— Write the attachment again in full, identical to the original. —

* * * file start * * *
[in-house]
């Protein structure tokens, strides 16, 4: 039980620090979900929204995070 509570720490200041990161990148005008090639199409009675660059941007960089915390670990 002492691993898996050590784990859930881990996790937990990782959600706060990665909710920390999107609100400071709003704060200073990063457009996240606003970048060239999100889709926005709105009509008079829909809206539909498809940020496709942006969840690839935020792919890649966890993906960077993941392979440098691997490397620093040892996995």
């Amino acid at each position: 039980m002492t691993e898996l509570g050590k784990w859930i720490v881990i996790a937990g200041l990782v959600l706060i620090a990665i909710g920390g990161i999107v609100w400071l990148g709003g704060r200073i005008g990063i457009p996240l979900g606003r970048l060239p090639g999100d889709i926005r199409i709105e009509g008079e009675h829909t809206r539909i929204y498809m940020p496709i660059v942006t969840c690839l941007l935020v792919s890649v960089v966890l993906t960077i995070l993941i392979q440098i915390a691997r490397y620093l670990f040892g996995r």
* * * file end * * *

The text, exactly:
[in-house]
């Protein structure tokens, strides 16, 4: 039980620090979900929204995070 509570720490200041990161990148005008090639199409009675660059941007960089915390670990 002492691993898996050590784990859930881990996790937990990782959600706060990665909710920390999107609100400071709003704060200073990063457009996240606003970048060239999100889709926005709105009509008079829909809206539909498809940020496709942006969840690839935020792919890649966890993906960077993941392979440098691997490397620093040892996995």
């Amino acid at each position: 039980m002492t691993e898996l509570g050590k784990w859930i720490v881990i996790a937990g200041l990782v959600l706060i620090a990665i909710g920390g990161i999107v609100w400071l990148g709003g704060r200073i005008g990063i457009p996240l979900g606003r970048l060239p090639g999100d889709i926005r199409i709105e009509g008079e009675h829909t809206r539909i929204y498809m940020p496709i660059v942006t969840c690839l941007l935020v792919s890649v960089v966890l993906t960077i995070l993941i392979q440098i915390a691997r490397y620093l670990f040892g996995r």